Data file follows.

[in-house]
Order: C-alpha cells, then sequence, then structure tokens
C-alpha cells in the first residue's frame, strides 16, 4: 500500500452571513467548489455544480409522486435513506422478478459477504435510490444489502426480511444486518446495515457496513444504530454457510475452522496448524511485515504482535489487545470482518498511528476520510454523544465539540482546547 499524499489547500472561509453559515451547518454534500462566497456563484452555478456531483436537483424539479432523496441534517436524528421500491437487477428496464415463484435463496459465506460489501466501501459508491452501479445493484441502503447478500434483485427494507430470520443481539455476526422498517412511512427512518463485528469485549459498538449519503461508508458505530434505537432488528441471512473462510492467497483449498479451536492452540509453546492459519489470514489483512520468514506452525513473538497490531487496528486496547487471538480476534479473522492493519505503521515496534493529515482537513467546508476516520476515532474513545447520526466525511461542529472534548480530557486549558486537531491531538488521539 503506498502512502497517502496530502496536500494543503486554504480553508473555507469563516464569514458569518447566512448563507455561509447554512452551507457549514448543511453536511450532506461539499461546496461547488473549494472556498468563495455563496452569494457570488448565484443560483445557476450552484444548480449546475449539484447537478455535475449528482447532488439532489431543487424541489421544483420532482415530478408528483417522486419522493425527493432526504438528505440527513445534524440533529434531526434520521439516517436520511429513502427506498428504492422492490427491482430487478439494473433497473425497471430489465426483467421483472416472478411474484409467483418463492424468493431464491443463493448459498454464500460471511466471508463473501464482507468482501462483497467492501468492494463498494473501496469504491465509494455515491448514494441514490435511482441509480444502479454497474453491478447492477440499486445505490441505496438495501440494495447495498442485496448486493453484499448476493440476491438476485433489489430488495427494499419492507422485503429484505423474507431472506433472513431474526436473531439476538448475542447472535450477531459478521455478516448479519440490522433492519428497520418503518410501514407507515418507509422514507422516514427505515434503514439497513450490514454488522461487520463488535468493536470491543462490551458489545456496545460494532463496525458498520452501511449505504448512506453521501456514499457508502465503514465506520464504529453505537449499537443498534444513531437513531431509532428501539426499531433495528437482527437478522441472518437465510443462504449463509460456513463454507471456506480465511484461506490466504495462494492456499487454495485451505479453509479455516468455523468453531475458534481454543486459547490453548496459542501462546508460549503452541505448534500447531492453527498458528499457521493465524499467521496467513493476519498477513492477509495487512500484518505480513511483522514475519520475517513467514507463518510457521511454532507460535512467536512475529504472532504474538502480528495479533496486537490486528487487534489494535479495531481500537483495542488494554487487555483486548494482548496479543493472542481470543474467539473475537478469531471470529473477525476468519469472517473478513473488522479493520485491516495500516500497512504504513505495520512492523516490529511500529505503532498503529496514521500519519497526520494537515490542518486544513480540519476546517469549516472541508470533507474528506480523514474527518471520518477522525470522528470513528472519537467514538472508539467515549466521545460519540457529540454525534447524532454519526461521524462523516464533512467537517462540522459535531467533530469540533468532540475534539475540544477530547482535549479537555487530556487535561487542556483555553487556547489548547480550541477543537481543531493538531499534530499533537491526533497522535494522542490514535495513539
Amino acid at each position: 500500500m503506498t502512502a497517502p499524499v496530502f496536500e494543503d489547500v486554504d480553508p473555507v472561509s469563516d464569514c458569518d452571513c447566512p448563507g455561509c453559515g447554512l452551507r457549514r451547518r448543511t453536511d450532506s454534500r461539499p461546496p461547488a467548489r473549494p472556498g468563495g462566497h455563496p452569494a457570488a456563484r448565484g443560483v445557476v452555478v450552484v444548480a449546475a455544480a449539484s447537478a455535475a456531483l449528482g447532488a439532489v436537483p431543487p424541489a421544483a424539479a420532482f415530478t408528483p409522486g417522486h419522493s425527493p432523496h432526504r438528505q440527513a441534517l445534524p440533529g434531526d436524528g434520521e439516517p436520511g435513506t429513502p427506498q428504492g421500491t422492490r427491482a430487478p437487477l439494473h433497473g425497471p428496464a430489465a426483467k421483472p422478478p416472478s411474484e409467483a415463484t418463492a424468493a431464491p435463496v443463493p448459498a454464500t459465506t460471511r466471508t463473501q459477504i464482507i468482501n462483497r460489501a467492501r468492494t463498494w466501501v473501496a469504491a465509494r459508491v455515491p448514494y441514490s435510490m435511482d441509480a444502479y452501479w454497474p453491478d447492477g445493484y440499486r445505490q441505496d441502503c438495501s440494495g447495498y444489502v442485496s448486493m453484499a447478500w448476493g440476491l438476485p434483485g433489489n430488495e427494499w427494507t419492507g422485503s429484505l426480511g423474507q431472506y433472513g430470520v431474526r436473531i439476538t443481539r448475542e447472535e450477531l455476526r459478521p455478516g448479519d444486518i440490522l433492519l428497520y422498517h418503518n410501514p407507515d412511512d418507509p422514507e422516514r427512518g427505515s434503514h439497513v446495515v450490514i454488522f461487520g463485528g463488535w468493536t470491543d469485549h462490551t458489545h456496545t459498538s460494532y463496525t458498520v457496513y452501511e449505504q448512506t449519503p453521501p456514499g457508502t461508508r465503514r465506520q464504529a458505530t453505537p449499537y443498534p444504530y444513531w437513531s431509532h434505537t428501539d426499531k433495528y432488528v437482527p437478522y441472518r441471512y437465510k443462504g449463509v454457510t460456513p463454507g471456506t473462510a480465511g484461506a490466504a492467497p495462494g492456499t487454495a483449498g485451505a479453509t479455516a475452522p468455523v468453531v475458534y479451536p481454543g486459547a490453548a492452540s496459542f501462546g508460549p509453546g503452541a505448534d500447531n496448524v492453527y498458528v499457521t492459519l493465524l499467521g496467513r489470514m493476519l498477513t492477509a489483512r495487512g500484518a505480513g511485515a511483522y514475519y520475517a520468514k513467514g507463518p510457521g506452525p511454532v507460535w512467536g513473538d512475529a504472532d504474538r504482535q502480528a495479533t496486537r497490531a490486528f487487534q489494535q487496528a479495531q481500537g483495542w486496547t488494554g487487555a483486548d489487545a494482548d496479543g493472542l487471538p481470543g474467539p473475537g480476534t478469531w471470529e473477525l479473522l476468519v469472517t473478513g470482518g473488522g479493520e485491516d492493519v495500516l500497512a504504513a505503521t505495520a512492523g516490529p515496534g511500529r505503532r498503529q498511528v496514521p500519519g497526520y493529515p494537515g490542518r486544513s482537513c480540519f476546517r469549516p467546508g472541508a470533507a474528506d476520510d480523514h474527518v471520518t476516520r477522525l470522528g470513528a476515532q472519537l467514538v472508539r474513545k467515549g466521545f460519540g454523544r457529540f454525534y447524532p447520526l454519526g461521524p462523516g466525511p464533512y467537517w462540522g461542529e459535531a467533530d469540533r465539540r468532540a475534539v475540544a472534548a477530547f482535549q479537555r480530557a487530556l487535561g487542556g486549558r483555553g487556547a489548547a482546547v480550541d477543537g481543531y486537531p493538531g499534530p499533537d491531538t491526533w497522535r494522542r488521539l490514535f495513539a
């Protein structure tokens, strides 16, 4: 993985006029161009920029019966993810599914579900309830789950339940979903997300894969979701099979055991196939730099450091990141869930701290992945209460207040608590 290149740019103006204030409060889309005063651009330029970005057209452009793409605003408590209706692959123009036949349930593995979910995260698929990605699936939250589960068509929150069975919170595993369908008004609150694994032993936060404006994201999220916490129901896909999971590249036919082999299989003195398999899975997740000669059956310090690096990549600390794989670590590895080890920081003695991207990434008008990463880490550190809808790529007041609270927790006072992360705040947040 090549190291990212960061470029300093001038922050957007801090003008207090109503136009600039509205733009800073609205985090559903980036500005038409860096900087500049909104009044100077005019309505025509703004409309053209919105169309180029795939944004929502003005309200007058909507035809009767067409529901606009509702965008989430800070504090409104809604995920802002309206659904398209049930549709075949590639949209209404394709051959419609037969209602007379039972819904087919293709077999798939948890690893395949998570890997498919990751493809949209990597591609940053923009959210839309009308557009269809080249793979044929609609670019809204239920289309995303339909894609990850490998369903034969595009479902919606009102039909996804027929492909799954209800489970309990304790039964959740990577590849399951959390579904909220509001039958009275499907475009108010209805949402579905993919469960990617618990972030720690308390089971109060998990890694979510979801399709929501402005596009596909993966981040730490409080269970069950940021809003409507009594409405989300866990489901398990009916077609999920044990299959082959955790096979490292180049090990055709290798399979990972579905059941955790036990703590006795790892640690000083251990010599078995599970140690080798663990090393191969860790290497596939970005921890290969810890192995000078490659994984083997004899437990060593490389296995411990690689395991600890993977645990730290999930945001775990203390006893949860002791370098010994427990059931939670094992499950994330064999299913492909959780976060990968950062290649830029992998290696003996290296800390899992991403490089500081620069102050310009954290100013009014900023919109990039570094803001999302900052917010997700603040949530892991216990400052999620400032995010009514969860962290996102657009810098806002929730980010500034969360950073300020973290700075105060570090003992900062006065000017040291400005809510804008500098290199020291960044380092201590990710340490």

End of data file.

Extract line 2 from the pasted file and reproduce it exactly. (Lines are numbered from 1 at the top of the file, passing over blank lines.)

Order: C-alpha cells, then sequence, then structure tokens